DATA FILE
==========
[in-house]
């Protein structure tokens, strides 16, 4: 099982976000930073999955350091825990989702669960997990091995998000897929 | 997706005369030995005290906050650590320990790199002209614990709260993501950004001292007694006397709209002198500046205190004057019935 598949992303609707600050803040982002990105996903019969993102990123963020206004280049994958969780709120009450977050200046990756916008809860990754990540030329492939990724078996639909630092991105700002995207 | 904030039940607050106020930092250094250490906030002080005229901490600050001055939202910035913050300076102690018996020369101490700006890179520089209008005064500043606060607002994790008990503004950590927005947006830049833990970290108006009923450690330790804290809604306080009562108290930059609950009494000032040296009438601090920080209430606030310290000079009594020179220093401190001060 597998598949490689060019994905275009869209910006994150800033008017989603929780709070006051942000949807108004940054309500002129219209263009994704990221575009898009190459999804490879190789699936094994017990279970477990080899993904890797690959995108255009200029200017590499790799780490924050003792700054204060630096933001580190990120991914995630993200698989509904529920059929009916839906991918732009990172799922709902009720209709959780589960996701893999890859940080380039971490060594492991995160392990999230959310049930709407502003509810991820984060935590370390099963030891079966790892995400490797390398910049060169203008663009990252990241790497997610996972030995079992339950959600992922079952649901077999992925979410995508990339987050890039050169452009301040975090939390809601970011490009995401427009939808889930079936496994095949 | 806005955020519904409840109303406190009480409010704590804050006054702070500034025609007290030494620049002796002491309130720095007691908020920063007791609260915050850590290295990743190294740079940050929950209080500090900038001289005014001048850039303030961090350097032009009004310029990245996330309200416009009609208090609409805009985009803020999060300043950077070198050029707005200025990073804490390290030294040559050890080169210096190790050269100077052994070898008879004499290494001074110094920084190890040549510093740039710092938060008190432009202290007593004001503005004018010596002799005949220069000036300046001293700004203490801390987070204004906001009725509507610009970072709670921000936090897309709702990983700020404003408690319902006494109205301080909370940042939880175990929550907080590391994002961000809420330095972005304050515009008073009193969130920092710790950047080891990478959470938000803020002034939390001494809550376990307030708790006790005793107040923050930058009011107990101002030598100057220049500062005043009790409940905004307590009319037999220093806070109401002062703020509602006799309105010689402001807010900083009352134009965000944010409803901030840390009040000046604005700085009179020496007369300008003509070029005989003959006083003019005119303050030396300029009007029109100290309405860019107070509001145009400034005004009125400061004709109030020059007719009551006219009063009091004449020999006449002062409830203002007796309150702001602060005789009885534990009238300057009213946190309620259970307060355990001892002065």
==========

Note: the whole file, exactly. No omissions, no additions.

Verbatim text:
[in-house]
């Protein structure tokens, strides 16, 4: 099982976000930073999955350091825990989702669960997990091995998000897929 | 997706005369030995005290906050650590320990790199002209614990709260993501950004001292007694006397709209002198500046205190004057019935 598949992303609707600050803040982002990105996903019969993102990123963020206004280049994958969780709120009450977050200046990756916008809860990754990540030329492939990724078996639909630092991105700002995207 | 904030039940607050106020930092250094250490906030002080005229901490600050001055939202910035913050300076102690018996020369101490700006890179520089209008005064500043606060607002994790008990503004950590927005947006830049833990970290108006009923450690330790804290809604306080009562108290930059609950009494000032040296009438601090920080209430606030310290000079009594020179220093401190001060 597998598949490689060019994905275009869209910006994150800033008017989603929780709070006051942000949807108004940054309500002129219209263009994704990221575009898009190459999804490879190789699936094994017990279970477990080899993904890797690959995108255009200029200017590499790799780490924050003792700054204060630096933001580190990120991914995630993200698989509904529920059929009916839906991918732009990172799922709902009720209709959780589960996701893999890859940080380039971490060594492991995160392990999230959310049930709407502003509810991820984060935590370390099963030891079966790892995400490797390398910049060169203008663009990252990241790497997610996972030995079992339950959600992922079952649901077999992925979410995508990339987050890039050169452009301040975090939390809601970011490009995401427009939808889930079936496994095949 | 806005955020519904409840109303406190009480409010704590804050006054702070500034025609007290030494620049002796002491309130720095007691908020920063007791609260915050850590290295990743190294740079940050929950209080500090900038001289005014001048850039303030961090350097032009009004310029990245996330309200416009009609208090609409805009985009803020999060300043950077070198050029707005200025990073804490390290030294040559050890080169210096190790050269100077052994070898008879004499290494001074110094920084190890040549510093740039710092938060008190432009202290007593004001503005004018010596002799005949220069000036300046001293700004203490801390987070204004906001009725509507610009970072709670921000936090897309709702990983700020404003408690319902006494109205301080909370940042939880175990929550907080590391994002961000809420330095972005304050515009008073009193969130920092710790950047080891990478959470938000803020002034939390001494809550376990307030708790006790005793107040923050930058009011107990101002030598100057220049500062005043009790409940905004307590009319037999220093806070109401002062703020509602006799309105010689402001807010900083009352134009965000944010409803901030840390009040000046604005700085009179020496007369300008003509070029005989003959006083003019005119303050030396300029009007029109100290309405860019107070509001145009400034005004009125400061004709109030020059007719009551006219009063009091004449020999006449002062409830203002007796309150702001602060005789009885534990009238300057009213946190309620259970307060355990001892002065």